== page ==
During assembly on Monday, February 11, senior Sofia Di Lodovico spoke about the power of contemporary artist Kehinde Wiley's portraits. Here are her remarks:
Today, for Black History Month, I am going to tell you about an artist I really admire. His name is Kehinde Wiley.
You might recognize him because of his remarkable accomplishment as President Obama’s official portrait artist, but I came across him looking at patterns. I just love floral patterns on fabric, tapestries, paper, anything — and his work is full of them. But what makes me such a big fan of his work is his process. Now is the time when I apologize in advance for a little art lingo and art history, but I think you actually might like it this time.
Mr. Wiley’s process starts with finding the right subject. This might seem trivial, especially for a portrait artist, but he walks the streets of Harlem, Florissant, even parts of Brazil and Nigeria, as well as other historically Black communities and asks people if they would like to be one of his portrait subjects. Next is my favorite part. He asks the people to come into his studio wearing what they think would look best for their portrait. He then takes pictures of them in traditionally European poses that you might see in a French or Italian aristocrat's portrait from the Renaissance — all the while making sure it is something they are comfortable with, and that they are depicted as they would like to be seen. Next he Photoshops the background of his choice and begins to paint.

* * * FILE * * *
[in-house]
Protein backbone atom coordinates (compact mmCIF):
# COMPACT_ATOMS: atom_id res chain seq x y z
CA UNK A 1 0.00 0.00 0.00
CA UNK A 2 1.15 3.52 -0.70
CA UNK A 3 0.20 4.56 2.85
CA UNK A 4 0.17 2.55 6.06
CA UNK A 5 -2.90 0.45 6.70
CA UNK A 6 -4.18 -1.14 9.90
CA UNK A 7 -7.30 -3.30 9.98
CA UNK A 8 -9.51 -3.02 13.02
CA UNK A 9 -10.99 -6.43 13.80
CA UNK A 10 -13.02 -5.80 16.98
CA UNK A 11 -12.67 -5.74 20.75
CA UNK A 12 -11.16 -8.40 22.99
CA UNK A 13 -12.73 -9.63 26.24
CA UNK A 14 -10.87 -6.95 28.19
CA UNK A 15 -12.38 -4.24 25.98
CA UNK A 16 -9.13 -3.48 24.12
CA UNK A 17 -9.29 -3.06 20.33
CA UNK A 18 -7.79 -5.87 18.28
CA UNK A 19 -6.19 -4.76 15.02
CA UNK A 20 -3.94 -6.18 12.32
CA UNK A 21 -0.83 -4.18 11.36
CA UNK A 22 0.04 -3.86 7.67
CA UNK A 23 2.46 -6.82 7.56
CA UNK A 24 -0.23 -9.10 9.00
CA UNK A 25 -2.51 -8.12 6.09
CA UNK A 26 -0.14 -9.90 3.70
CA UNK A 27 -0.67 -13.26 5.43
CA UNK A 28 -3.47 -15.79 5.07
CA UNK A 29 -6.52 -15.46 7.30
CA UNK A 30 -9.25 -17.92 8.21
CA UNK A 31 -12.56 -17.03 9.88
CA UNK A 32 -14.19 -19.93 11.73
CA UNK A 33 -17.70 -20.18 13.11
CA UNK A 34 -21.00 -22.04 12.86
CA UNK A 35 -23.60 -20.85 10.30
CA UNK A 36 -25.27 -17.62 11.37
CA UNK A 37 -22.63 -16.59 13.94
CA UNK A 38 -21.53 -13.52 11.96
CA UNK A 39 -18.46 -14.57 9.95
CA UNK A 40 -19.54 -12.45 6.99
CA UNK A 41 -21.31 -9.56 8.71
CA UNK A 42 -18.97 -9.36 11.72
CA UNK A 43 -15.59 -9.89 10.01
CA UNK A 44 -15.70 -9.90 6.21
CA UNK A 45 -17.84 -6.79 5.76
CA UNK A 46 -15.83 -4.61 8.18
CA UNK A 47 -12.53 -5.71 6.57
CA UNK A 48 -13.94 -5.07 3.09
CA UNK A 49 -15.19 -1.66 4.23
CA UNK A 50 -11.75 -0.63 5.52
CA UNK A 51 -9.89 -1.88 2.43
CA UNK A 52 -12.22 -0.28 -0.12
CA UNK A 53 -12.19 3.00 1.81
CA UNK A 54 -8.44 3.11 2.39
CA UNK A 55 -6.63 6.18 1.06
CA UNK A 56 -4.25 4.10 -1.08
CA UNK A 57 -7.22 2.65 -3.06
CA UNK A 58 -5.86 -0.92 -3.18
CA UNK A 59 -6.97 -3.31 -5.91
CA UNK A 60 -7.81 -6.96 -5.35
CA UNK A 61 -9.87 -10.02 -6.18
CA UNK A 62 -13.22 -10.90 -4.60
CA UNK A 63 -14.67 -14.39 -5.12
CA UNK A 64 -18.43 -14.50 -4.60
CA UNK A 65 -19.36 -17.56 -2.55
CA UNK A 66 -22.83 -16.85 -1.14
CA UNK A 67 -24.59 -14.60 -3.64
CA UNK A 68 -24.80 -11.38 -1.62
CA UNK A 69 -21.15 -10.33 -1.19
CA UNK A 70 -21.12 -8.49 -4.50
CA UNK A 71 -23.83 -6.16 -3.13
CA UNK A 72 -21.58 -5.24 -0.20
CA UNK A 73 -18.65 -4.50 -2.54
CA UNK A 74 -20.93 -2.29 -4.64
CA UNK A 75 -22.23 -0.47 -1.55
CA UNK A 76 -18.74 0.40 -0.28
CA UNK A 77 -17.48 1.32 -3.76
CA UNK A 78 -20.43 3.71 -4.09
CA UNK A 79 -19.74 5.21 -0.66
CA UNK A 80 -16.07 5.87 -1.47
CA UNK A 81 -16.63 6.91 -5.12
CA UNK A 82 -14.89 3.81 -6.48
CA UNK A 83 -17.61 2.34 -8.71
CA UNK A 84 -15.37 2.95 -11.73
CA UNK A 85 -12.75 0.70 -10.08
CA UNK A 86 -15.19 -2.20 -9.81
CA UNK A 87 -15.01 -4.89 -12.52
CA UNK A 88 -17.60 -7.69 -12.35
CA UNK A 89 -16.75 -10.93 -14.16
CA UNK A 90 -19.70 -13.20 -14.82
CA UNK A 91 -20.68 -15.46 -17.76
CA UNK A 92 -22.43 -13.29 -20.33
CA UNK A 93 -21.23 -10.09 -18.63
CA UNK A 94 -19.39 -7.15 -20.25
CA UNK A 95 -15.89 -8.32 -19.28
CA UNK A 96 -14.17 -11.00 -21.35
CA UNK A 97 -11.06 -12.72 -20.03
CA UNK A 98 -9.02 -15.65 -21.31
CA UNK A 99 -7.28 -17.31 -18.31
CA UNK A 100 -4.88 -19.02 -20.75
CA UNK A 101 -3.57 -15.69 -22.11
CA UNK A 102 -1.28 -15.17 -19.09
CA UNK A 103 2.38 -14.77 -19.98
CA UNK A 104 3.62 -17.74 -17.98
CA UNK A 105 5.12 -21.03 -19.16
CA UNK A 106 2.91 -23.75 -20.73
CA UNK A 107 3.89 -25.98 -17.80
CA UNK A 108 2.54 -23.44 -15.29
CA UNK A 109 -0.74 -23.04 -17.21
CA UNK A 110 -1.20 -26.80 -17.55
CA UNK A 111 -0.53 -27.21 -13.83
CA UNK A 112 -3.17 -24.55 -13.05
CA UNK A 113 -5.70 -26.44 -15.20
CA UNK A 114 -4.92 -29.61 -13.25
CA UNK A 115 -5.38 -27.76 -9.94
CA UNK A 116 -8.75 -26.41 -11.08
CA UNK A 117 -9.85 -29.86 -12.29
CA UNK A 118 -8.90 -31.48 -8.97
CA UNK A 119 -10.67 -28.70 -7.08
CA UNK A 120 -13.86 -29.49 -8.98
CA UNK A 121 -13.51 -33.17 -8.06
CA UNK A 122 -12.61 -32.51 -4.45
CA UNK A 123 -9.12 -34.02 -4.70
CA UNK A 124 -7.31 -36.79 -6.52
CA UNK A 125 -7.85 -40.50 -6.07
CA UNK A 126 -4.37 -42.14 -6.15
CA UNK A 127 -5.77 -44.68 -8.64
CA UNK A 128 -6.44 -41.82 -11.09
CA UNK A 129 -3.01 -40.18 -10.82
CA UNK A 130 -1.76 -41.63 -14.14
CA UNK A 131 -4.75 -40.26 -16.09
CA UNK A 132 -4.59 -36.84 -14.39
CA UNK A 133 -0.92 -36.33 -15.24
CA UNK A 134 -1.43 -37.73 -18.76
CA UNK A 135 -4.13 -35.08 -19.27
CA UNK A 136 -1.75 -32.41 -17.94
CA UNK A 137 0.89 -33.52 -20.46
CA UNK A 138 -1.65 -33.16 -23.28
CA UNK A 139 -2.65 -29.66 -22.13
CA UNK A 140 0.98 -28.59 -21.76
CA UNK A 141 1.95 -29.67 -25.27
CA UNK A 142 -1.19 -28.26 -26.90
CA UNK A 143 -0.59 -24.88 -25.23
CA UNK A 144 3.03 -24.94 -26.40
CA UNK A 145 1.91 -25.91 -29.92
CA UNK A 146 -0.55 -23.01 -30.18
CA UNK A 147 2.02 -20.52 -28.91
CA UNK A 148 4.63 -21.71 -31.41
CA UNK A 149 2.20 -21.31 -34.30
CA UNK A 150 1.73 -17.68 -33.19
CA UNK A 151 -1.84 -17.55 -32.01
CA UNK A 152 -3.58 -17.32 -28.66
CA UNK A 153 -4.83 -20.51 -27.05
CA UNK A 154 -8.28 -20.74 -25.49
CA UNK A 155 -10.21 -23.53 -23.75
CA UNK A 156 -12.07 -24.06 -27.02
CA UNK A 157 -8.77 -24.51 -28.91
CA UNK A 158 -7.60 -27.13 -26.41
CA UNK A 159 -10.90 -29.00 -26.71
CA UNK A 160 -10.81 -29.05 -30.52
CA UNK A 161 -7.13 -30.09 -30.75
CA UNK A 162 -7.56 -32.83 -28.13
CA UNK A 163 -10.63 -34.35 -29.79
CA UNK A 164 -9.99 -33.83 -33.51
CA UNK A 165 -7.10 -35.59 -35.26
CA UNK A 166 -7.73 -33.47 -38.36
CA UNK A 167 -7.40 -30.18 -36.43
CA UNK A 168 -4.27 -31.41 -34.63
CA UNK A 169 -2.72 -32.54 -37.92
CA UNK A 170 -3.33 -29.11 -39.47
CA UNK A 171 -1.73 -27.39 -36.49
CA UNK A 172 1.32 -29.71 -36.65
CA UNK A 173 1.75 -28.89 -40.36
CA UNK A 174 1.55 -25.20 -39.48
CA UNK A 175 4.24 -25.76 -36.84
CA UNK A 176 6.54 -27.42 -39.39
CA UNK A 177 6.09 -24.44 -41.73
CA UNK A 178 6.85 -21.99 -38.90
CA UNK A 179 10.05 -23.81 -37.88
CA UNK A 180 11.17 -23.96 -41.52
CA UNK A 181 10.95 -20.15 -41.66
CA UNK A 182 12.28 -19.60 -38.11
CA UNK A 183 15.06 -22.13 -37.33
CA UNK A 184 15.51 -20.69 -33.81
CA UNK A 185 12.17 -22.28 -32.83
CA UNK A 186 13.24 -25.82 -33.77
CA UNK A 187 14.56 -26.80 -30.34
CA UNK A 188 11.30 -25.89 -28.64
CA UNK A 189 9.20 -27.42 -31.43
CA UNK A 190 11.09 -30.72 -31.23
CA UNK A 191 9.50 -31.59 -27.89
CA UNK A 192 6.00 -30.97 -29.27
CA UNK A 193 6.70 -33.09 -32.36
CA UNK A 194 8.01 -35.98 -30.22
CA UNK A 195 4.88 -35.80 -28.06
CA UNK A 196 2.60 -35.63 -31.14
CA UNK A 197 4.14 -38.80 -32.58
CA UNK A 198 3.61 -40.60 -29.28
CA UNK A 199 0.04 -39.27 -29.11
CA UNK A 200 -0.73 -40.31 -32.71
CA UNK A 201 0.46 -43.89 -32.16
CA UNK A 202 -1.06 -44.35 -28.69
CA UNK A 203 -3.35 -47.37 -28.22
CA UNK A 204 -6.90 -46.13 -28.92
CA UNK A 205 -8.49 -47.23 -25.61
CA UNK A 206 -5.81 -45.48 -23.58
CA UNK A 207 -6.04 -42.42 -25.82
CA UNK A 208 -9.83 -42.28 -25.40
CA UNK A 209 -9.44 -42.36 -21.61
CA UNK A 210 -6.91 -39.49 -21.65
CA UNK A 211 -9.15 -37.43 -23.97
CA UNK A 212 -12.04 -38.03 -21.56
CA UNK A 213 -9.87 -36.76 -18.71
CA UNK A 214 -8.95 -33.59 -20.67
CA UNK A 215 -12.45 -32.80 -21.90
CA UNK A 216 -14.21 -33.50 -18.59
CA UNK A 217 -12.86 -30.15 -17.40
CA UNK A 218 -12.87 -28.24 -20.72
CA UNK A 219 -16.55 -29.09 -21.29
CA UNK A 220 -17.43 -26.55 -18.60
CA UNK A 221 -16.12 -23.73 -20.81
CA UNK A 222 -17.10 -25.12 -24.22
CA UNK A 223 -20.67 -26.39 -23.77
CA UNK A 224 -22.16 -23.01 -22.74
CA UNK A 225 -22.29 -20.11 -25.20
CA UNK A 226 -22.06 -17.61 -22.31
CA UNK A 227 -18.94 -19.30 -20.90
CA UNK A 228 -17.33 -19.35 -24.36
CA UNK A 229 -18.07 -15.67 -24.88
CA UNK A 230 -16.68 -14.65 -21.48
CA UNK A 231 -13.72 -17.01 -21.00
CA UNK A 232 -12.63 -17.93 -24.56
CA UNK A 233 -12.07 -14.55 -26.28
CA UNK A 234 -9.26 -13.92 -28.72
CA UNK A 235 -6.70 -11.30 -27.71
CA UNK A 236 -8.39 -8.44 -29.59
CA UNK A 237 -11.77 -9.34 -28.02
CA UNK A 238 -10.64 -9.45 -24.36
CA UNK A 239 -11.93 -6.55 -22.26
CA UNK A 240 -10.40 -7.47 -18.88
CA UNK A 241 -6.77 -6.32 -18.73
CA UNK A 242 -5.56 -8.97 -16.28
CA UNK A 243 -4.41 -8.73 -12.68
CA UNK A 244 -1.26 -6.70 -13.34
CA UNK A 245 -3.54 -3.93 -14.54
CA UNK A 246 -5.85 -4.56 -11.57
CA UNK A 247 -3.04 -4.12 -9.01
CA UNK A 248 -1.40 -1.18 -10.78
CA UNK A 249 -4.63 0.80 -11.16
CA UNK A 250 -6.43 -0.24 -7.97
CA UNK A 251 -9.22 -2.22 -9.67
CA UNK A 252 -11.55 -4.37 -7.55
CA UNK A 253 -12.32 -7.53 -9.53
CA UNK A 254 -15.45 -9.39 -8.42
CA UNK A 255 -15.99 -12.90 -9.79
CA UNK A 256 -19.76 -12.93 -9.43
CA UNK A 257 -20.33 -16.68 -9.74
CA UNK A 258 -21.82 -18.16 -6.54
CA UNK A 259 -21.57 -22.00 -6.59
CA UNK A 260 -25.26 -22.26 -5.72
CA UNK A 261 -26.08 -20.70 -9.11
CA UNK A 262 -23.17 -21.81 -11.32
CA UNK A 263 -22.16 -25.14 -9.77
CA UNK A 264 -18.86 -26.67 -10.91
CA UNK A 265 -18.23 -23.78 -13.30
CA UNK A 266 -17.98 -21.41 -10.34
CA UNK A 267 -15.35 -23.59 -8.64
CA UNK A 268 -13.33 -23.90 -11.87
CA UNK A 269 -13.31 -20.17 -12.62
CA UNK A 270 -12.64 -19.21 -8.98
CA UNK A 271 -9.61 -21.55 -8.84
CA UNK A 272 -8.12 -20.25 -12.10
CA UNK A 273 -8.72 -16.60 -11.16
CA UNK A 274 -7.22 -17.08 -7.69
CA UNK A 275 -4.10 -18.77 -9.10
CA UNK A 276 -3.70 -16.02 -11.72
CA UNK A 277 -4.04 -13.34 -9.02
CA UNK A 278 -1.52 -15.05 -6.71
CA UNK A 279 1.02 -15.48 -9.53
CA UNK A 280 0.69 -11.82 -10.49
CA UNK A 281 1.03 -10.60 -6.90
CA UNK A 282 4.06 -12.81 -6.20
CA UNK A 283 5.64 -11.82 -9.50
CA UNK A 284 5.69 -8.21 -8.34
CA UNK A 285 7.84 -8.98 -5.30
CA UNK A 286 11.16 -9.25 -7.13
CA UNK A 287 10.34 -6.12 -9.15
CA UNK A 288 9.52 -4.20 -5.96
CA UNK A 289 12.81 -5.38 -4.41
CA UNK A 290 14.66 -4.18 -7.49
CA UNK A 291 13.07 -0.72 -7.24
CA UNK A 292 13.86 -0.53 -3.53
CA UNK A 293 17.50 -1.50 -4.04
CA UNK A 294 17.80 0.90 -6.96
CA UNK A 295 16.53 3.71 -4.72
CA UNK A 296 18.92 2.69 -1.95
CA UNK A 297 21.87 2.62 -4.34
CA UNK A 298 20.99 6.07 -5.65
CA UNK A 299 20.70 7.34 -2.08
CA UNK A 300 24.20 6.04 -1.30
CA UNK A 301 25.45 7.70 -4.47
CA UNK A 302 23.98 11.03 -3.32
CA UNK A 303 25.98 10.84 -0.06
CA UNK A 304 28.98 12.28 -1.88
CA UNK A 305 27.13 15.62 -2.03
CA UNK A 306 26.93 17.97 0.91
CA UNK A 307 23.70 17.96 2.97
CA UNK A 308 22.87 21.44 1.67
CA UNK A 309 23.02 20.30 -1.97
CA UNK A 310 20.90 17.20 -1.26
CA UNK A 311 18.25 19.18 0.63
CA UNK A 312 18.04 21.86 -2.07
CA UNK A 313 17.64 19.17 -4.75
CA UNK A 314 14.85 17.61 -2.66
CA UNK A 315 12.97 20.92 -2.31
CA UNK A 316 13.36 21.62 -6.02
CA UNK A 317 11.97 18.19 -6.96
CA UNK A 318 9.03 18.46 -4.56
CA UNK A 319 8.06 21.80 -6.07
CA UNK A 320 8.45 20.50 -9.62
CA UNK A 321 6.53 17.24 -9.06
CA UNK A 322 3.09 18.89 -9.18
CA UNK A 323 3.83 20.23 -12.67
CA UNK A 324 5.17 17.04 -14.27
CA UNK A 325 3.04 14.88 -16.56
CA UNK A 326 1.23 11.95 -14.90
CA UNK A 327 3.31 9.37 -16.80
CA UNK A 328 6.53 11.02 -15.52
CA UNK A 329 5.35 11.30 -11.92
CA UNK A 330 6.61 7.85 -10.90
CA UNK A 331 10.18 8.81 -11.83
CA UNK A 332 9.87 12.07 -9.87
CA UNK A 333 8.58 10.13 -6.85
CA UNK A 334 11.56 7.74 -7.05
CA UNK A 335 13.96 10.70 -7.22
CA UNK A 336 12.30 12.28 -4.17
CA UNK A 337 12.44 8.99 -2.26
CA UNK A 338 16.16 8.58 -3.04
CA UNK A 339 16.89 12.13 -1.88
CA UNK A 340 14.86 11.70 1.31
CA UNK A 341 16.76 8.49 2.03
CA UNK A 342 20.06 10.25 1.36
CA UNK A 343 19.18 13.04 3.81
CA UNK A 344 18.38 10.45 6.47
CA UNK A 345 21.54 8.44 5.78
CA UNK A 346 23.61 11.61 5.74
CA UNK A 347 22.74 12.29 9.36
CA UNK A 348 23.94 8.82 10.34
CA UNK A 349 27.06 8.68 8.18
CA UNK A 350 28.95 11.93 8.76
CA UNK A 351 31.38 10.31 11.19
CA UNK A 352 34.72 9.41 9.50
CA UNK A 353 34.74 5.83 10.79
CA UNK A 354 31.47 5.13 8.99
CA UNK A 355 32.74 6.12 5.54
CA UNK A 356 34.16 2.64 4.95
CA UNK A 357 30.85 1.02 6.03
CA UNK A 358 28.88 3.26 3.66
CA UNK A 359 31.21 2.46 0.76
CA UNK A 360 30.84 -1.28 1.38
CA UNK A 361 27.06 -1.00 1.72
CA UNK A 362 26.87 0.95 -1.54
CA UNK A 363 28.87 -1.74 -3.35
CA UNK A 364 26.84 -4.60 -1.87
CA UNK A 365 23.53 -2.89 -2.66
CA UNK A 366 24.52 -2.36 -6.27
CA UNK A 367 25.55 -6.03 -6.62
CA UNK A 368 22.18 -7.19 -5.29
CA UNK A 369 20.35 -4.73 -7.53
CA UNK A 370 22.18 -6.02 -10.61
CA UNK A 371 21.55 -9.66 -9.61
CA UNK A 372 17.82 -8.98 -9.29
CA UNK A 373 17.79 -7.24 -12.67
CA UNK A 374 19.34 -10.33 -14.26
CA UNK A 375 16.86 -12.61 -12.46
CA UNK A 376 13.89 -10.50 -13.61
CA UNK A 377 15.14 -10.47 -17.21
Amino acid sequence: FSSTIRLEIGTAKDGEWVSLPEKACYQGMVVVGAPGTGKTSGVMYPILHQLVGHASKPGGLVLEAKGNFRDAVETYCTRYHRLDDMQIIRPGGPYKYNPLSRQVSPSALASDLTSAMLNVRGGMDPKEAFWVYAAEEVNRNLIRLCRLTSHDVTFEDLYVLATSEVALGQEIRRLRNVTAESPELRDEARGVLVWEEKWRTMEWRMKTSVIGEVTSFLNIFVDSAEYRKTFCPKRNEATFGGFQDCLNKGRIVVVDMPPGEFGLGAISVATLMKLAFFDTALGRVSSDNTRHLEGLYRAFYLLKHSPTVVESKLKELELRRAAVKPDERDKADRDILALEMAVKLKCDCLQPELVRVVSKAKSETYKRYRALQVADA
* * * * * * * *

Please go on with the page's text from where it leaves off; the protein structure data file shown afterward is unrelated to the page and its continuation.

After Incredibly hard manual labor, his finished product might look like these [right].Honestly, they give me goosebumps every time I see them. I mean the amount of detail in these works is incredible, and they tower over you like a statue of a president or a mythological being. And every singe leaf, every fingernail was painted with extreme care. But what I think makes them so wonderful is how they celebrate Black culture. I heard this phrase in my feminism class once: “using the master’s tools to knock down his house." And I think this phrase applies perfectly. Wiley is using portraiture and paint, media that were reserved for European upper class white people, as a tool of empowerment for Black people all around the world.
It not only celebrates the individual subject, but the community and the culture by having them pick what they wear, and look like noble, powerful and important individuals. Now you can walk into the Met or the St. Louis Art Museum and see regal portraits of people of all races.
And for me his work is exactly what we need to see more of during — and after — Black History Month.